In considering the top cities for solar in New Jersey, it's worth pointing out a couple of common denominators. For one, the best cities for solar tend to be places that get lots of sunlight throughout the year. This often makes beach towns especially prime solar locations, and the Garden State has a lot of coastline.
Average New Jersey Electricity Costs
Additionally, cities with higher utility costs tend to be advantageous places to invest in solar power. As a rule of thumb, if your electric costs are high, it means you'll see more benefits from investing in solar panels.
According to the Energy Information Administration, the average monthly energy consumption in New Jersey is 663 kWh, which is actually quite a bit more than in New York but less than in Pennsylvania. The average monthly electric cost is a little more than $105, which is comparable with surrounding states.
New Jersey Solar Tax Incentives
One reason New Jersey has exceptional solar installation rates (even though it's not in the Sun Belt) is that the state has some of the best solar incentives in the entire country. These greatly reduce the overall cost of solar panels for residents.
For example, take the net metering program. Through net metering, if your residential solar system generates more electricity than you actually need, you can funnel that surplus energy back into the eclectic grid and get credits from local utility providers. In other words, New Jersey creates an easy way to sell your excess solar power. To learn more about net metering opportunities, check with participating utility providers, including Jersey Central Power & Light (JCP&L) and Public Service Enterprise Group (PSEG).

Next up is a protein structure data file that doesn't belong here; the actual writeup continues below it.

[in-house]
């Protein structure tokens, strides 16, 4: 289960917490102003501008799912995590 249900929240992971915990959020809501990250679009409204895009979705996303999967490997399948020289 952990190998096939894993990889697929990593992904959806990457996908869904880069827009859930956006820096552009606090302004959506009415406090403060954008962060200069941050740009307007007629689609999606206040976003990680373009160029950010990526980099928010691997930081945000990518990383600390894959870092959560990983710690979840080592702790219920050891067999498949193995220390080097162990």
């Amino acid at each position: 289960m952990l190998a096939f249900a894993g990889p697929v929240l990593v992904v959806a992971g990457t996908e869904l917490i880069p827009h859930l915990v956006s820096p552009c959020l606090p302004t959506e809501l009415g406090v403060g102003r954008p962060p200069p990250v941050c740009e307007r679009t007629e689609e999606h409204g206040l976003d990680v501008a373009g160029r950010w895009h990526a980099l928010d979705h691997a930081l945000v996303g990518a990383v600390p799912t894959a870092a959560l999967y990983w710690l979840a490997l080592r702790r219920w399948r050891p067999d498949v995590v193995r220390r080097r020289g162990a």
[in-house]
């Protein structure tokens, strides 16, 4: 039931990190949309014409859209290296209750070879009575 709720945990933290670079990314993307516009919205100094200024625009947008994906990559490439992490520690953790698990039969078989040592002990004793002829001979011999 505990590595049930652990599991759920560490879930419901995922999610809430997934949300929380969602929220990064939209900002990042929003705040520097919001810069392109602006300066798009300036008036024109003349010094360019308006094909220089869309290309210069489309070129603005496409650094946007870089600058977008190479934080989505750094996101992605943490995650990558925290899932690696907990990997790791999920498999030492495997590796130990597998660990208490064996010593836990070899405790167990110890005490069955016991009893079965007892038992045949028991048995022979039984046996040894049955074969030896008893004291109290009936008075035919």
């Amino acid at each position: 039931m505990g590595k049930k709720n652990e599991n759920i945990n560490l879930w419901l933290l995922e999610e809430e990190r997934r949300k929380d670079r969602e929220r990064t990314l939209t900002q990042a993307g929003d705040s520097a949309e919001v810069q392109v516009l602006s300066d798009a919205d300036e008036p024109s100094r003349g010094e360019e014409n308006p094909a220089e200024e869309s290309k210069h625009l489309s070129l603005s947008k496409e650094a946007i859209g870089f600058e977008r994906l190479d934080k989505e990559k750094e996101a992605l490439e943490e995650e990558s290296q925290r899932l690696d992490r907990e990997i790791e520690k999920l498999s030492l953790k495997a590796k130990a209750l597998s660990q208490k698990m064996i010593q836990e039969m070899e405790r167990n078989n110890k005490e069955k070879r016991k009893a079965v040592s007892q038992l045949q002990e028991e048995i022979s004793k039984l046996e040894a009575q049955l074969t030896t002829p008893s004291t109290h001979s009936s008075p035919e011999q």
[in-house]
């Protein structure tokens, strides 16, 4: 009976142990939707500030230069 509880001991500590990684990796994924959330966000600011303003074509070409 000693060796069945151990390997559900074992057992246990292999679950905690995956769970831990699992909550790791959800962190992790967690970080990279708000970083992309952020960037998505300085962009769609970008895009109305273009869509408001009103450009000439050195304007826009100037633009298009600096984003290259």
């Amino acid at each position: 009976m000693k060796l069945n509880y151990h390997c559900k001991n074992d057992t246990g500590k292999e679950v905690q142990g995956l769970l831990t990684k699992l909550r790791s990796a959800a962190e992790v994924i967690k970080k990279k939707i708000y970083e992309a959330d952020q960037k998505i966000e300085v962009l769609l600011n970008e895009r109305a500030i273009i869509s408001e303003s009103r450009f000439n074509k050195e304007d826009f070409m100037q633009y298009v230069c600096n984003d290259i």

New Jersey also offers a sales tax exemption on solar products; when you buy solar panels and other necessary equipment, you won't need to pay the state's 7% sales tax. This makes the initial solar investment considerably more affordable.
The state also offers property tax exemptions: Your residential solar system may increase the value of your property, but it won't make property taxes increase in kind.
Federal Solar Tax Credits
In addition to these state-level incentives, New Jersey homeowners can also take advantage of a federal tax credit, which is available to all Americans. The current credit will reduce the initial cost of your residential solar system by 26% if installed prior to 2022 and 22% if installed in 2023. It is scheduled to drop off for residential solar panel installations in 2024.
New Jersey Solar Regulations
The state's net metering programs and other incentives make solar more attractive, but there are some additional local regulations that New Jersey homeowners should know about as they prepare to make a solar energy investment. Some of the most essential examples include:
- The Solar Act of 2012, which mandates that a little more than 4% of all New Jersey energy sales will come from solar by the year 2028. This was later amended to be a little more than 5%.
- The Community Solar Energy Pilot Program Rule allows certain homeowners to "participate in a solar energy project that is remotely located from their property." The applications for this program are currently closed.
Final Thoughts: Top Cities for Solar in New Jersey
If your city didn't make our top list of the top cities for solar in New Jersey, there are a few ways to raise your area's solar profile. These include installing a solar panel system on your roof and contacting elected officials at both the local and state levels to push for ambitious solar energy goals. By doing these things, you can play a big part in New Jersey's pivot toward clean energy.